Andrew VanWyngarden: We’re not trying to be reactionary to our success and make something difficult and challenging. We told the label the day we signed with them that we weren’t going to be writing “Kids” again, because we wrote that when we were 20 years old and in a completely different mindset. Congratulations is pop music. We just didn’t want to do the same thing again. Sure, we could have made more synthy dance-pop songs, but that’s not who we are.
Are you concerned that people who may have come along for the ride on the last album won’t be able to follow you down this rabbit hole?
Goldwasser: No, not at all. Our main concern is making music that we like. We understand that some people who only like a few of our songs aren’t going to get this and aren’t going to really give it a chance. But we’re more concerned with showing people that we’re capable of doing a lot of different things. We don’t just want to do the same thing over and over again for the same people.
You called it Congratulations, which is a laudatory title for an album, but one gets the sense that there’s a huge wink going along with it.
VanWyngarden: Ben and I came up with the title when we were writing songs for Oracular Spectacular. That was when we really didn’t know what was going to happen with our first album. We know a lot of people are going to see that title and think we are gratuitously patting ourselves on the back, but it’s actually rather cynical.
How did Sonic Boom come to produce the album?
Goldwasser: We were huge Spacemen 3 fans in college and they had a big influence on us. We were originally going to produce this album ourselves, but then we met Sonic Boom in London through a friend. We went to see his band Spectrum play and ended up on stage doing a song with them. So, we sent him demos of some songs we were working on—not really expecting him to think anything of it. He wrote back and said it reminded him of all these bands that he liked. He was really into it, so we asked him to produce the album with us. The whole thing ended up surprising everyone, but we’re really glad we did it.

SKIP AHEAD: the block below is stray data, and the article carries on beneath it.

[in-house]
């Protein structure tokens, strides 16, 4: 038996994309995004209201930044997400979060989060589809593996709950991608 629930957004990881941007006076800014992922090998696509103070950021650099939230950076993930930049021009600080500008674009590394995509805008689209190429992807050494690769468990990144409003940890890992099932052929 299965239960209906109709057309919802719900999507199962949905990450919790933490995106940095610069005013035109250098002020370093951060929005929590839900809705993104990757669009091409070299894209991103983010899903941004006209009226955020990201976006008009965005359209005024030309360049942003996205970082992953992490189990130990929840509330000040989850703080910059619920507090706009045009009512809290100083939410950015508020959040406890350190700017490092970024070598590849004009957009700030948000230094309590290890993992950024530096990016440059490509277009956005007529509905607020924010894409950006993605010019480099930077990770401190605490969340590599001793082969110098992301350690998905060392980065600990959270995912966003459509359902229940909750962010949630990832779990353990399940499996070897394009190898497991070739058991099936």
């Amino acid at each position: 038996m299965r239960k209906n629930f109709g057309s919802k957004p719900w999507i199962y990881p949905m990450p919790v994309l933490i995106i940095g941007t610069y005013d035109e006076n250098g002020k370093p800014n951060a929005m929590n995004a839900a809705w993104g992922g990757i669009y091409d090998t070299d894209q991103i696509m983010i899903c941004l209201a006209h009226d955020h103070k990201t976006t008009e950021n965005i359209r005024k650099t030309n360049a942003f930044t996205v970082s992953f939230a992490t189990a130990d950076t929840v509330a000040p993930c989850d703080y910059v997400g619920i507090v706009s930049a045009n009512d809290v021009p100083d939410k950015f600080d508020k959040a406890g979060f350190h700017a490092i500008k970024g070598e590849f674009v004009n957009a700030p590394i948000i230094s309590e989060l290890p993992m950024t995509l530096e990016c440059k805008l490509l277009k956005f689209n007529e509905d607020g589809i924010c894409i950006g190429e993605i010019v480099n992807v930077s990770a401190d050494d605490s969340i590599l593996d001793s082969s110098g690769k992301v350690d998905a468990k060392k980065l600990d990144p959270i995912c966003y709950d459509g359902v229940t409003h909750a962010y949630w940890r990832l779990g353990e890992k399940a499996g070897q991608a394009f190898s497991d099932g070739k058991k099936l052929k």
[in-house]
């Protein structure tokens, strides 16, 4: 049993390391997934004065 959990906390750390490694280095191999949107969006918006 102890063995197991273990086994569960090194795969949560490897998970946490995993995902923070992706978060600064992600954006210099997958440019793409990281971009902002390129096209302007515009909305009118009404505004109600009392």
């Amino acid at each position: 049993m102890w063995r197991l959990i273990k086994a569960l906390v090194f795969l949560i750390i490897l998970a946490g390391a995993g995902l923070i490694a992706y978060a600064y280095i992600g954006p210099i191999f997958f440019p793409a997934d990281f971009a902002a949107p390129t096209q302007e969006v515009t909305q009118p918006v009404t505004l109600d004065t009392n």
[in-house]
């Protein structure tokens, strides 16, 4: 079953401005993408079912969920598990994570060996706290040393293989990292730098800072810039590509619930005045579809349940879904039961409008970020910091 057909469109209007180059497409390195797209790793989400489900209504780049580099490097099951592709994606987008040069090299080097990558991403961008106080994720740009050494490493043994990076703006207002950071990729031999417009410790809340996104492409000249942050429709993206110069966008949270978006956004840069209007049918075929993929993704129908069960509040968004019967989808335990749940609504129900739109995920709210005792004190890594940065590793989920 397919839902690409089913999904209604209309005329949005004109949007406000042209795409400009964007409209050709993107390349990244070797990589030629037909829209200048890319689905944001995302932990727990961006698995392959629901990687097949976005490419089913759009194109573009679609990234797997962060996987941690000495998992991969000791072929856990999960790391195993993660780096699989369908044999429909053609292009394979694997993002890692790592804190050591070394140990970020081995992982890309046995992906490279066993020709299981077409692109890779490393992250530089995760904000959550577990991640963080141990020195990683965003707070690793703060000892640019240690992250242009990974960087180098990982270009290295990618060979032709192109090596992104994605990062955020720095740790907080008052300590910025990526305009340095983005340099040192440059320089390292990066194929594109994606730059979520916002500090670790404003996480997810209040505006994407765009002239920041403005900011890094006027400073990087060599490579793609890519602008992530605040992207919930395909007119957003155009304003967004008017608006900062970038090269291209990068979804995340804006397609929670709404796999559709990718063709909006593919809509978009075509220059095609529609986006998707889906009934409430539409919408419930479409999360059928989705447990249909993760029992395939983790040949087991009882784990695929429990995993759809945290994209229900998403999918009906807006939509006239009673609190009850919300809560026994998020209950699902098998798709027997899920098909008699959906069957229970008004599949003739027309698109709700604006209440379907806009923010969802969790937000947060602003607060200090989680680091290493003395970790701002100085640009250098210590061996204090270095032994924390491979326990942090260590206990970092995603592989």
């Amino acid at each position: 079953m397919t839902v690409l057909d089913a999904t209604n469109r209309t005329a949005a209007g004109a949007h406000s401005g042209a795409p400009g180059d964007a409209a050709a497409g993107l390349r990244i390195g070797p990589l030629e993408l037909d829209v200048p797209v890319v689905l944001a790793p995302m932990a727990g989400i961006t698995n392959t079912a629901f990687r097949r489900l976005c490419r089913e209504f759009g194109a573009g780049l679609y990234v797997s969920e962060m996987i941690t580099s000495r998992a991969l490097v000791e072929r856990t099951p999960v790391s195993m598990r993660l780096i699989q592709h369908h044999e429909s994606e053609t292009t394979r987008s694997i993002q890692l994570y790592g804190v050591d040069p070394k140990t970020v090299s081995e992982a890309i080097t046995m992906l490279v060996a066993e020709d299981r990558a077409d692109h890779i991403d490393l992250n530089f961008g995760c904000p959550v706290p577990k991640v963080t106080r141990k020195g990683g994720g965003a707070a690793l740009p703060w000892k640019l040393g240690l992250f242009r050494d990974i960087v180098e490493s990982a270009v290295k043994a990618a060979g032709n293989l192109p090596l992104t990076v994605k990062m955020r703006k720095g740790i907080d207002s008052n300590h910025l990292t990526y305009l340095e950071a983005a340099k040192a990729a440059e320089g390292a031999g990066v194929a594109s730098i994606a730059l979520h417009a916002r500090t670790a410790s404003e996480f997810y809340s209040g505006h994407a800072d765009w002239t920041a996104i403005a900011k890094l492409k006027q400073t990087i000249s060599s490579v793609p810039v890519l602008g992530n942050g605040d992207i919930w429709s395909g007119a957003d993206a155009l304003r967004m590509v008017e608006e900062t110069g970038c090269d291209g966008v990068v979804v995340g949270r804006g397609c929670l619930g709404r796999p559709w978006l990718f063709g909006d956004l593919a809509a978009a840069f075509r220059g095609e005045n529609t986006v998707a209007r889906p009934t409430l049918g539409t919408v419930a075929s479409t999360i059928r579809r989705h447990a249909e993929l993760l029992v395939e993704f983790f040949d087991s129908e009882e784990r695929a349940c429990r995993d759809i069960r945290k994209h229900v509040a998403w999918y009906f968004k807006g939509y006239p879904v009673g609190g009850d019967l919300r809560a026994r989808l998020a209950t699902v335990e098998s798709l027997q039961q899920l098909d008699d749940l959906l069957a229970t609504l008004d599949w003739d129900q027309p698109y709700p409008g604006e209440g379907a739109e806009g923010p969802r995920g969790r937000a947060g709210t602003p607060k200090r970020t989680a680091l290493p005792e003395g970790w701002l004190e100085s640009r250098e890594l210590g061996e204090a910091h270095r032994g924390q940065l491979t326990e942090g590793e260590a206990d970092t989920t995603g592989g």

How did you end up writing a song for Dan Treacy of the Television Personalities?
VanWyngarden: We played some shows with him and became good friends. When you hang out with Dan Treacy, it’s pretty obvious in the way he talks about his music and songwriting that he wanted more than anything to be successful and have millions of people hear his songs. It’s weird who ends up reaching people and for what reasons. “Song for Dan Treacy” is sad, but the song really is about hope.
Goldwasser: It started by thinking about [David Bowie’s] “Song for Bob Dylan” and the tradition of musicians writing songs for other musicians. Dan Treacy has been a big influence on music that’s popular now, whether or not people know it, and we want people to know more about him.
The name-checking doesn’t stop there. Can we assume “Lady Dada’s Nightmare” is a reference to Lady Gaga?
Goldwasser: It’s a vague reference but it’s more commentary. We’re really intrigued by Lady Gaga’s approach to fame and the way she treats her career as a performer. It’s so different from our attitude. Being famous is her art. That’s what she concerns herself with, and I think it’s a bit crazy. We think all the trappings of fame are weird. We just think it’s weird when Jay-Z wants to work with us.
VanWyngarden: She set out to be as famous as possible and then complains about it. She’s a good pop artist but I don’t think her music necessarily comes first. It’s more about the image and people’s perception of her as a larger-than-life pop sensation. That’s the opposite of our approach. F